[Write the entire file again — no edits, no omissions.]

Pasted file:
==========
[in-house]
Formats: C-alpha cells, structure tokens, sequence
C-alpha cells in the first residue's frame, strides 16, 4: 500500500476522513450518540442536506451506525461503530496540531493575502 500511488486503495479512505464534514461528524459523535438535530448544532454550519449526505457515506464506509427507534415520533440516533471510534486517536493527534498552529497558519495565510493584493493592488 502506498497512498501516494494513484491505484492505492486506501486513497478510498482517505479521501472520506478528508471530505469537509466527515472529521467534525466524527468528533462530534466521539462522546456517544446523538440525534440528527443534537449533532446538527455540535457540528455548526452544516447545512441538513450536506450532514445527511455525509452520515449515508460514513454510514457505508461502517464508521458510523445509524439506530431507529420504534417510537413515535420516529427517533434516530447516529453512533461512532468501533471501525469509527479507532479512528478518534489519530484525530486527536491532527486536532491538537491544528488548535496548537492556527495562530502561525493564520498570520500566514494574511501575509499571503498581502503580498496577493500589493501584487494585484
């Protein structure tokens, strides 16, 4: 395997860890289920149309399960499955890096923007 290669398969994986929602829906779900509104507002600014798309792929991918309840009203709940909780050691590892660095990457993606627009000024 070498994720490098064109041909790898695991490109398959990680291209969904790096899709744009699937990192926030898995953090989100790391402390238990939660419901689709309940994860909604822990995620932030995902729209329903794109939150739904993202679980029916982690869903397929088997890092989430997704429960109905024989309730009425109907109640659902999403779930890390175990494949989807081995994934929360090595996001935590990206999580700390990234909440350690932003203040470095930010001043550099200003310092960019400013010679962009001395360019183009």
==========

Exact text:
[in-house]
Formats: C-alpha cells, structure tokens, sequence
C-alpha cells in the first residue's frame, strides 16, 4: 500500500476522513450518540442536506451506525461503530496540531493575502 500511488486503495479512505464534514461528524459523535438535530448544532454550519449526505457515506464506509427507534415520533440516533471510534486517536493527534498552529497558519495565510493584493493592488 502506498497512498501516494494513484491505484492505492486506501486513497478510498482517505479521501472520506478528508471530505469537509466527515472529521467534525466524527468528533462530534466521539462522546456517544446523538440525534440528527443534537449533532446538527455540535457540528455548526452544516447545512441538513450536506450532514445527511455525509452520515449515508460514513454510514457505508461502517464508521458510523445509524439506530431507529420504534417510537413515535420516529427517533434516530447516529453512533461512532468501533471501525469509527479507532479512528478518534489519530484525530486527536491532527486536532491538537491544528488548535496548537492556527495562530502561525493564520498570520500566514494574511501575509499571503498581502503580498496577493500589493501584487494585484
């Protein structure tokens, strides 16, 4: 395997860890289920149309399960499955890096923007 290669398969994986929602829906779900509104507002600014798309792929991918309840009203709940909780050691590892660095990457993606627009000024 070498994720490098064109041909790898695991490109398959990680291209969904790096899709744009699937990192926030898995953090989100790391402390238990939660419901689709309940994860909604822990995620932030995902729209329903794109939150739904993202679980029916982690869903397929088997890092989430997704429960109905024989309730009425109907109640659902999403779930890390175990494949989807081995994934929360090595996001935590990206999580700390990234909440350690932003203040470095930010001043550099200003310092960019400013010679962009001395360019183009």